One of the many revelations for Americans during the pandemic was the role of child care in making the economy work.
To keep companies staffed and women in the workforce, child care programs need to be open and available, people realized. And more than that, they need to be accessible and affordable, too.
It’s one of those pandemic lessons that people keep learning again and again, as labor shortages persist. Employers feel it—they can’t fill their open jobs. Employees feel it—they have to make choices about whether to remain in the workforce, and if they do, they have to step in and do the jobs of their would-be coworkers. And consumers feel it, too—from supply chain issues to long lines to inflationary pressure.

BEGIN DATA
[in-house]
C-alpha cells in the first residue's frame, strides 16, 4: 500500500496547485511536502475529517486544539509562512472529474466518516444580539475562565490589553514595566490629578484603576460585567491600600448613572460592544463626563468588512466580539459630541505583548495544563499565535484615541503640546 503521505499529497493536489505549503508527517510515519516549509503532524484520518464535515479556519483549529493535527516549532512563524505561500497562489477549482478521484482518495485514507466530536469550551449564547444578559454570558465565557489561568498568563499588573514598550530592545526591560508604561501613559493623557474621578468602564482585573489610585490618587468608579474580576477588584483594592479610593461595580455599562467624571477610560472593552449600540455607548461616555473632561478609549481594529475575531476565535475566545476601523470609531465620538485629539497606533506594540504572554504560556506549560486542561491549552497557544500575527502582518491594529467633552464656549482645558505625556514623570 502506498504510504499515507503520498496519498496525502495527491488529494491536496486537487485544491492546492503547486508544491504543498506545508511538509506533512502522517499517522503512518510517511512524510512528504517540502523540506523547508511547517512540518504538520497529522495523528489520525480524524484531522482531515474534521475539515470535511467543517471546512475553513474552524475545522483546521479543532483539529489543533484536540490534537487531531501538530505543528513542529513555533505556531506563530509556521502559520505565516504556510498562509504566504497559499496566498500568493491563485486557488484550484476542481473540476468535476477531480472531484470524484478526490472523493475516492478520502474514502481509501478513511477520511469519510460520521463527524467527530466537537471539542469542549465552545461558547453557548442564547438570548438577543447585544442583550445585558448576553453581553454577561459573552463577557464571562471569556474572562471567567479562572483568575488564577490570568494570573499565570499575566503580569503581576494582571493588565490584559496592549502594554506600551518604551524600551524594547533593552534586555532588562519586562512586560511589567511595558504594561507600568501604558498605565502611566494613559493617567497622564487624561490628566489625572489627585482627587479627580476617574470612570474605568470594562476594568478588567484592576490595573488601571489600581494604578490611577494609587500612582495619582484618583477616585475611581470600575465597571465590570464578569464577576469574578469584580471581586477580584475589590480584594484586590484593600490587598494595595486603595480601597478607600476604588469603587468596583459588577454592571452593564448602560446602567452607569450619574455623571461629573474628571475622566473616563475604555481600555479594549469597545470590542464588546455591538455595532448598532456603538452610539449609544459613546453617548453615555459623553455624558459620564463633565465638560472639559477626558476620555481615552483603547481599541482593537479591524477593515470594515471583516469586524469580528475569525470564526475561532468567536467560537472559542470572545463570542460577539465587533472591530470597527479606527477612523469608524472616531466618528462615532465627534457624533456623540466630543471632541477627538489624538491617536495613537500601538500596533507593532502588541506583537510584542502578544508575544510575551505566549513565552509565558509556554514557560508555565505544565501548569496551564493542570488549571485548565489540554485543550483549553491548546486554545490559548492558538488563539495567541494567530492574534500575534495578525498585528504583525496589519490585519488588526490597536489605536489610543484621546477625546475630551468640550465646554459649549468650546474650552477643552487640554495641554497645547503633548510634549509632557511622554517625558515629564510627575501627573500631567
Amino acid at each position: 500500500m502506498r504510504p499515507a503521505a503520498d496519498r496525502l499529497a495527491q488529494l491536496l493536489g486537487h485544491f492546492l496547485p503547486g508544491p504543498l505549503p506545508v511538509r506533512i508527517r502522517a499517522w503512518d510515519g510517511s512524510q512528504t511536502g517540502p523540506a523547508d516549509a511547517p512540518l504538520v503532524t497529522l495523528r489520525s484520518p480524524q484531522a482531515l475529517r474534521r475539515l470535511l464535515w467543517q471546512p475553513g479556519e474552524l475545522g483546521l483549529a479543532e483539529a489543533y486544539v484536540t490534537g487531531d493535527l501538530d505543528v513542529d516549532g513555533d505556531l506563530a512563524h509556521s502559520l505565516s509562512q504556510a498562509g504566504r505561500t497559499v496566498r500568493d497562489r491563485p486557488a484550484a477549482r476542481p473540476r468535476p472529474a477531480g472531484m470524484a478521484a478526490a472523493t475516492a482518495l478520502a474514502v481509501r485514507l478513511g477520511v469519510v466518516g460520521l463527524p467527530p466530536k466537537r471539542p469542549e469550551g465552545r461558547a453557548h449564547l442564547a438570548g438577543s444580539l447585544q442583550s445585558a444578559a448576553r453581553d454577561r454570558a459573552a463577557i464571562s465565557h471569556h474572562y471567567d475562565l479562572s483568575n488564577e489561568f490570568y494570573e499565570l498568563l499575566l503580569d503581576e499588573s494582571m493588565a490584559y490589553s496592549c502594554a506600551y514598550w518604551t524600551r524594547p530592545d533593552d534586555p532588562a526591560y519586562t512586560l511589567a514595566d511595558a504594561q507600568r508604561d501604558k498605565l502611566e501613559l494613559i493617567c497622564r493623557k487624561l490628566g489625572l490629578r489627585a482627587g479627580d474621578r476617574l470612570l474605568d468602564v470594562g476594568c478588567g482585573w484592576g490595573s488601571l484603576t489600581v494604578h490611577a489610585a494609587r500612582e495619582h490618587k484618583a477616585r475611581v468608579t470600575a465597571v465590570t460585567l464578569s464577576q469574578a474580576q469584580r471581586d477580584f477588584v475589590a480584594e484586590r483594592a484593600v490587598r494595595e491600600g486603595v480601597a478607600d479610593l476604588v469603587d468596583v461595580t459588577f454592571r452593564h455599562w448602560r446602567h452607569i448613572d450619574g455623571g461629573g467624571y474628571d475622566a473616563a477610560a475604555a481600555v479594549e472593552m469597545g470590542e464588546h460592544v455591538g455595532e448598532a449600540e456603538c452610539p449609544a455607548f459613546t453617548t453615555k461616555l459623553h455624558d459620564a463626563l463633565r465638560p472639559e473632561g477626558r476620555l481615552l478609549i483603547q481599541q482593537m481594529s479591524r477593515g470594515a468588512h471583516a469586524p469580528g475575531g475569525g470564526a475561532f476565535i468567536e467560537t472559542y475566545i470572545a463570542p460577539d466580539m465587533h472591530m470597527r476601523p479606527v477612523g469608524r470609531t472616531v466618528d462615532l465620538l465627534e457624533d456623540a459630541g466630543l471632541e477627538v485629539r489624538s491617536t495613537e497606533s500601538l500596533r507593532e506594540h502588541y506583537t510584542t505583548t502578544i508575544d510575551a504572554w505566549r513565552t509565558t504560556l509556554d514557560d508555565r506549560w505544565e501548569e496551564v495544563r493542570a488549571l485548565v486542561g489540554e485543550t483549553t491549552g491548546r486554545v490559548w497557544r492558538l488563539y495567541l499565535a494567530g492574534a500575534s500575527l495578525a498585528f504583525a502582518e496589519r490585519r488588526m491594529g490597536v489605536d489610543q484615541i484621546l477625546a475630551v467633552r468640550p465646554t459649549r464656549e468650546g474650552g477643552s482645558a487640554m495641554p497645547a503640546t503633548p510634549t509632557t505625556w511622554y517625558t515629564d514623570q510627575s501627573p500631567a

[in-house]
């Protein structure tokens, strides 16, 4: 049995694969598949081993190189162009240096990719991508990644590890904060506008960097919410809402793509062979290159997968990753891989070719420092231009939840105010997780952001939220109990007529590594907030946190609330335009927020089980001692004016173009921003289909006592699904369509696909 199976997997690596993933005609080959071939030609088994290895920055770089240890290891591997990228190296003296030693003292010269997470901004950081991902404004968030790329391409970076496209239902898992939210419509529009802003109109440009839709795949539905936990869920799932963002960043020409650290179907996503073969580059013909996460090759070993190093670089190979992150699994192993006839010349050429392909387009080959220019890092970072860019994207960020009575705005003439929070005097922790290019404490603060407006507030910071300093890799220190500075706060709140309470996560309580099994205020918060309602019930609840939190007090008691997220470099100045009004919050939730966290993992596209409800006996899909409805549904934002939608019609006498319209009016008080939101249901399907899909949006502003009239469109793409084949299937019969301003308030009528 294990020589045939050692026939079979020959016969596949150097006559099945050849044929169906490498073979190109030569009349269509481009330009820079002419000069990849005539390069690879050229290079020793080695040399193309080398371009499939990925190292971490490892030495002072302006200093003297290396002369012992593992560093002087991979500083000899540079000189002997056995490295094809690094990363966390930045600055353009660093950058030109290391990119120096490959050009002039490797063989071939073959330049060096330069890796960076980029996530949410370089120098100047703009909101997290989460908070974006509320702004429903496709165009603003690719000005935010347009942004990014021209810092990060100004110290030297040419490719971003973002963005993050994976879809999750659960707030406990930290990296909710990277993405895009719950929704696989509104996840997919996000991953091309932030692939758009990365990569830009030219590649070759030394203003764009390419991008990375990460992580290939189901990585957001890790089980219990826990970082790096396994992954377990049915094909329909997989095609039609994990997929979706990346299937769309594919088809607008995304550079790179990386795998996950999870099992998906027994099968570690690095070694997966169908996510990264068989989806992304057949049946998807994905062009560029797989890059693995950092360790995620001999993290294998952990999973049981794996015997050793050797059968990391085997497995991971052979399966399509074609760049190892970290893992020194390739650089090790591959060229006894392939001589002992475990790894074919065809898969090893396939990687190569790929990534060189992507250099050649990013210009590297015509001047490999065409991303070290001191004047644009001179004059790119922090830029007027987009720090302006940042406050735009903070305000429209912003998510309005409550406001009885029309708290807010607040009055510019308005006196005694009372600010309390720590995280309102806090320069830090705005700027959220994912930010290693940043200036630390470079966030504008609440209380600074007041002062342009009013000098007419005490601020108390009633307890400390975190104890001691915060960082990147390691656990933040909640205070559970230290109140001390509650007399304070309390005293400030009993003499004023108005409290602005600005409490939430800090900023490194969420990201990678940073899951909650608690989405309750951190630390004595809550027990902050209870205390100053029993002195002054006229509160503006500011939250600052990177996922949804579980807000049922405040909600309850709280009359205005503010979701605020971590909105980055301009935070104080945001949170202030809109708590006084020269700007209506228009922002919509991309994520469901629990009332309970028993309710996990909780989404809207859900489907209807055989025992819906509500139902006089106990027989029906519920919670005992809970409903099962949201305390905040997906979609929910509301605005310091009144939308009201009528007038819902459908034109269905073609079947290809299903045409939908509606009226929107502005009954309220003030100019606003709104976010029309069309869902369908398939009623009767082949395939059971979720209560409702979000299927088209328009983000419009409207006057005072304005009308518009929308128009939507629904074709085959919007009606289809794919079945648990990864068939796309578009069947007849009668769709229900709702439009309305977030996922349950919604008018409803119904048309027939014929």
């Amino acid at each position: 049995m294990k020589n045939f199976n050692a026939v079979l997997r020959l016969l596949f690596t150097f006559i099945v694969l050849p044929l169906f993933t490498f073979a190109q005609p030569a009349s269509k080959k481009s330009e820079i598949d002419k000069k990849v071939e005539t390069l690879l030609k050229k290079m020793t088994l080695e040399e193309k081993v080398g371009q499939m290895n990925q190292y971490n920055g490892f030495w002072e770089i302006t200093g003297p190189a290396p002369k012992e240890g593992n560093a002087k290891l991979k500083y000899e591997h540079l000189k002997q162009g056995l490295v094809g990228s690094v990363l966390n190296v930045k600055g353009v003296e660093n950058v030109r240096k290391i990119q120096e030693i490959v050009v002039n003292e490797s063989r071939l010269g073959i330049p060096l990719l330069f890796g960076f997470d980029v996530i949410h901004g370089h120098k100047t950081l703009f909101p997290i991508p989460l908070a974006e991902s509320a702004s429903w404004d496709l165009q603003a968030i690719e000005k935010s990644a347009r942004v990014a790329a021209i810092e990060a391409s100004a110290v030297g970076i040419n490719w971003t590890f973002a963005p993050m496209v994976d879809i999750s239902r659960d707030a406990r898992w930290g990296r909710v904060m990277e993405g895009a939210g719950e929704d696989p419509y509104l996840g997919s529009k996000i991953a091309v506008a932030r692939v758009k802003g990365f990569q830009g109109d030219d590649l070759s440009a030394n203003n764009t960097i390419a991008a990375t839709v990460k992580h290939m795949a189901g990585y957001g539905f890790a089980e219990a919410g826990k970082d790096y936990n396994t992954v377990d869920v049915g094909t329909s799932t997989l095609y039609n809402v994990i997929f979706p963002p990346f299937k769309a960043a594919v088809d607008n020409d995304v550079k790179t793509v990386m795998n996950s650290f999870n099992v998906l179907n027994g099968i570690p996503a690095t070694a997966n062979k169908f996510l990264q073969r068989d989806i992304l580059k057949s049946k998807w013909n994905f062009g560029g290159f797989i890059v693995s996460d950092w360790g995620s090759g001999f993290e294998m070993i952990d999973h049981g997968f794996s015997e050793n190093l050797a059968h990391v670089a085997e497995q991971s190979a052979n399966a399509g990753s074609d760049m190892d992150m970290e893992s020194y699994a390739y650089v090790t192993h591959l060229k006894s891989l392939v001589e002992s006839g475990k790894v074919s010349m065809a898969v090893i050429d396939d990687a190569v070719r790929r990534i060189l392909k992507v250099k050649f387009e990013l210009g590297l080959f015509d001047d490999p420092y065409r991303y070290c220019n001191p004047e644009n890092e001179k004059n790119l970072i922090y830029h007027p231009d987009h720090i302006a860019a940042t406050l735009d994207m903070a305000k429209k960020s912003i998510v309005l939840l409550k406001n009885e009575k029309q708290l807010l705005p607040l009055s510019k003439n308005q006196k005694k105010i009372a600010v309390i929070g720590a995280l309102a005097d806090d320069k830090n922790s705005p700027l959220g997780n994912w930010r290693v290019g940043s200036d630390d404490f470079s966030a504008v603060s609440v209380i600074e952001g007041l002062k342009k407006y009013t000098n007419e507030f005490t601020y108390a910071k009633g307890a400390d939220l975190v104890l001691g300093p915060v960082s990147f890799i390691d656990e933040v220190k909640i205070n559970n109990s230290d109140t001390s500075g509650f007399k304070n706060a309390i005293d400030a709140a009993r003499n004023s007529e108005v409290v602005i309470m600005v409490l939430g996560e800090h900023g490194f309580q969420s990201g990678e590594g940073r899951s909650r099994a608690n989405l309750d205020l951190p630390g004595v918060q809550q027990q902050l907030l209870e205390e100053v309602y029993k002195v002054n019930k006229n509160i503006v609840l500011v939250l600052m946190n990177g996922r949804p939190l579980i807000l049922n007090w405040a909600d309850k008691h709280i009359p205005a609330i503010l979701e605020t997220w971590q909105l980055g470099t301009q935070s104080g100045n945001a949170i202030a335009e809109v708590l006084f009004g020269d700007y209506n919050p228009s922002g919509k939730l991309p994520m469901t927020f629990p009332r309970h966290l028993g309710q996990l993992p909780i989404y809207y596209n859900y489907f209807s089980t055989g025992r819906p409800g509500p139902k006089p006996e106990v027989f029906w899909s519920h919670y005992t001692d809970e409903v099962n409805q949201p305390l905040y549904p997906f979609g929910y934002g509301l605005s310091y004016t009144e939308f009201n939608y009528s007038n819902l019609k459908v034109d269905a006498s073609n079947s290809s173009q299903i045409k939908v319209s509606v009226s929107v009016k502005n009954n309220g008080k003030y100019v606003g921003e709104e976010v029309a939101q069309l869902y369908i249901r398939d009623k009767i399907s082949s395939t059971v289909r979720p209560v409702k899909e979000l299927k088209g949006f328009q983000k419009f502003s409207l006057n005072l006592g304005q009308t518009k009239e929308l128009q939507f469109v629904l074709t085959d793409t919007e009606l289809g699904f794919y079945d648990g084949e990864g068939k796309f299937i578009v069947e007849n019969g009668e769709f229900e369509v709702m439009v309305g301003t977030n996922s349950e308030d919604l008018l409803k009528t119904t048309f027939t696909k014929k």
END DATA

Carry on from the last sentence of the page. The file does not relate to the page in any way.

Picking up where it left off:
To some, this moment is a burden, a squeeze, a problem with no clear or immediate solution. To others, it’s an opportunity to illustrate that since child care is integral to a functioning economy, we ought to invest in it.
“One blessing out of Covid was it did elevate the conversation around child care in the business industry,” says Beth Oppenheimer, executive director of the Idaho Association for the Education of Young Children (Idaho AEYC). “Early childhood advocates have historically come at this as a social issue … but once we started talking about this as an economic issue, business leaders got interested.”